Clearly, the policy is unfair to female athletes like my teammate JayCee, who can’t compete because she is trans. But from my perspective as a cis woman who lifts, it strikes me that USAPL’s conception — or at least, the conception of the man responsible for the trans ban, USAPL President Larry Maile — of “fairness to female athletes” suggests that they have profoundly misunderstood their own sport.

WOMEN SPEND our lives being told, in ways enormous and tiny, that our bodies are decorative and belong to others to use and to judge; that we are weak; and that, literally and figuratively, we must not take up too much room.

And then some of us join a sport where we are celebrated for our strength, where it is an advantage to grow and take up space, and we learn to love not how our bodies look, but what they can do.

We don’t only get the pride and joy of moving more weight than we ever thought we could. Lift by lift, meet by meet, over years of charting our own progress and being cheered by our teammates, we also get to try out a less constraining set of values about what our own bodies are for.

These are fundamental facts about what lifting means for so many women. I believe they are part of why so many of us instinctively recoiled at the idea that anyone gets to judge which women are sufficiently feminine to lift.

The petitions, letters and direct actions are being organized by groups like the Women’s Strength Coalition and by teams led and populated by women. We know what fairness to female athletes means, and it doesn’t mean any committee deciding who counts as a real woman.

We can learn something from the struggle for equal access to bathrooms. Bathroom bans harm trans people the most. They also have the consequence that less stereotypically feminine women, whether they are trans or cis, get picked out for scrutiny and harassment. Gender tests hurt women even when we pass the test.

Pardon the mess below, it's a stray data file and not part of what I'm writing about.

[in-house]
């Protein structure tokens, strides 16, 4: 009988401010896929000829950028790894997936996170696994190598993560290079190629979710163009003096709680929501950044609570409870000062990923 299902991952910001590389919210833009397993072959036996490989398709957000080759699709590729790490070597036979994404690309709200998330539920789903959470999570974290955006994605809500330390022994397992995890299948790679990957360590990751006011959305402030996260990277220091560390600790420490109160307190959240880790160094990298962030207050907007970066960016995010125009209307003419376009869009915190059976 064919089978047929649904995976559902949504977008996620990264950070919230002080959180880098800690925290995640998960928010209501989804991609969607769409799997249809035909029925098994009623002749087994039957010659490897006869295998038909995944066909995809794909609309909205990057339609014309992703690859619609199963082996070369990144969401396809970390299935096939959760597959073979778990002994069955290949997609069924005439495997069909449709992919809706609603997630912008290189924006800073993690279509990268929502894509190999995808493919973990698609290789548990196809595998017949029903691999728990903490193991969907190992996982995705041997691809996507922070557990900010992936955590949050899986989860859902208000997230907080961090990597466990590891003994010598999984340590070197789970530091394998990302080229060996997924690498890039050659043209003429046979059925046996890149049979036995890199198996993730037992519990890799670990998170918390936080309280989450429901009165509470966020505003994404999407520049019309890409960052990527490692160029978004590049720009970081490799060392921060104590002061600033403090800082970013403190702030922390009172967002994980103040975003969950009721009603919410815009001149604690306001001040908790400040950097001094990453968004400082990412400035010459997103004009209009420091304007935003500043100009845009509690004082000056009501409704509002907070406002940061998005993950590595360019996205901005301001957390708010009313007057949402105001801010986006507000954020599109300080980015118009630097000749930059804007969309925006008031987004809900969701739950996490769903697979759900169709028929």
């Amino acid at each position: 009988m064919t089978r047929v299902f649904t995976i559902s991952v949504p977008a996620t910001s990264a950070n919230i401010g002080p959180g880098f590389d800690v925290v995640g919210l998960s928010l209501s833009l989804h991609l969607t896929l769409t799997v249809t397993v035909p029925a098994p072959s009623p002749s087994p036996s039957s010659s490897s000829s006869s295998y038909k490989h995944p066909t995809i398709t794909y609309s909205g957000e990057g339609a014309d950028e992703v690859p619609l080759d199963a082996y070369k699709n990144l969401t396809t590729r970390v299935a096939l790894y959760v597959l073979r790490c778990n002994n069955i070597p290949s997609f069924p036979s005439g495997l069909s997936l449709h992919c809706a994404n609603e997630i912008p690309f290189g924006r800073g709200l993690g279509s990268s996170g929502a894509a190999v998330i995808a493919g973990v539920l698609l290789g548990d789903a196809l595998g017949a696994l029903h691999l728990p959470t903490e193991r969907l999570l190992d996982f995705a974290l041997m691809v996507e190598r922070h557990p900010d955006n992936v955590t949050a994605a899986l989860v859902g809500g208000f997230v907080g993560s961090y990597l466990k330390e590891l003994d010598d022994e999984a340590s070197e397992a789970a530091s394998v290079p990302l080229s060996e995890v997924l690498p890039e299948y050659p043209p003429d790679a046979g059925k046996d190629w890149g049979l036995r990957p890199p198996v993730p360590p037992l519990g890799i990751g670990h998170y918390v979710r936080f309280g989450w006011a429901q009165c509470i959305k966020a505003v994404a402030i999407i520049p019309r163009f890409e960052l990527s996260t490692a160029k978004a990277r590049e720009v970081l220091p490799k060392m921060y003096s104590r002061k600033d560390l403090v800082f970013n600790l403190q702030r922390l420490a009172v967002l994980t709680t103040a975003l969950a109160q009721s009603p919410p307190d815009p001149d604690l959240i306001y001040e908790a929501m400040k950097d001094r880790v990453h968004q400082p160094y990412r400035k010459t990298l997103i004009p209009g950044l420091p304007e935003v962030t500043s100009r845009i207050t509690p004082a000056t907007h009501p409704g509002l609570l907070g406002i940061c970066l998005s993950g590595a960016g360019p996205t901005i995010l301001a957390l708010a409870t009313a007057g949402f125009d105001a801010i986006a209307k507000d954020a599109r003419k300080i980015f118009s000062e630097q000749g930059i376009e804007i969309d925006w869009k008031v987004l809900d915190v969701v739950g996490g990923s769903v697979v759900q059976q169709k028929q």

Any real effort to impose a trans ban in powerlifting will end up targeting women, cis or trans, who don’t fit some ref’s or meet director’s ideas about what a real woman looks like.

That’s unacceptable in any context. But it’s an especially bitter irony in a sport that is so liberating precisely because it helps to liberate us from those stereotypes. This is the sport, after all, that lets us aspire to be huge. By supposedly trying to protect us, USAPL — led by one bigoted man’s idea about what female athletes need — is actually taking something precious away from us. We are fighting to keep it.

My teammates trained hard for Women’s State. JayCee and other trans athletes had the right to test their work in competition taken away from them. The cis members of my team decided that we also can’t lift at meets that don’t accept trans athletes.

We are athletes who love our sport and, although lifting plays a different role in each of our lives, all of us have serious personal goals that we have made commitments to achieve. We are making athletic, personal, and financial sacrifices (in the form of expensive memberships and registrations forfeited) to boycott.

Fairness to female athletes means letting all of us lift.